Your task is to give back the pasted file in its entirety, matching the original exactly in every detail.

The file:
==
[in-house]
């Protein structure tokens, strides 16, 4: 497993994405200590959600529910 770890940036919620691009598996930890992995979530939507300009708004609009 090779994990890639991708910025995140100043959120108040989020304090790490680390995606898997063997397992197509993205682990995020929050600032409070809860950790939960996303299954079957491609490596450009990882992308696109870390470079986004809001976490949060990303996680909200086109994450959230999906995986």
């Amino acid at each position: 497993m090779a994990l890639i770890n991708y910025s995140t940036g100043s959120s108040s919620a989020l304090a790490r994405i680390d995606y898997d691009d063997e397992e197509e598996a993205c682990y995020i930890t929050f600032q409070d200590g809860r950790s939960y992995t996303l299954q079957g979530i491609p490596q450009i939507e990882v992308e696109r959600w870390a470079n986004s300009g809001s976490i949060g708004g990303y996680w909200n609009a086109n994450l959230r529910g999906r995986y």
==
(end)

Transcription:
[in-house]
């Protein structure tokens, strides 16, 4: 497993994405200590959600529910 770890940036919620691009598996930890992995979530939507300009708004609009 090779994990890639991708910025995140100043959120108040989020304090790490680390995606898997063997397992197509993205682990995020929050600032409070809860950790939960996303299954079957491609490596450009990882992308696109870390470079986004809001976490949060990303996680909200086109994450959230999906995986």
């Amino acid at each position: 497993m090779a994990l890639i770890n991708y910025s995140t940036g100043s959120s108040s919620a989020l304090a790490r994405i680390d995606y898997d691009d063997e397992e197509e598996a993205c682990y995020i930890t929050f600032q409070d200590g809860r950790s939960y992995t996303l299954q079957g979530i491609p490596q450009i939507e990882v992308e696109r959600w870390a470079n986004s300009g809001s976490i949060g708004g990303y996680w909200n609009a086109n994450l959230r529910g999906r995986y």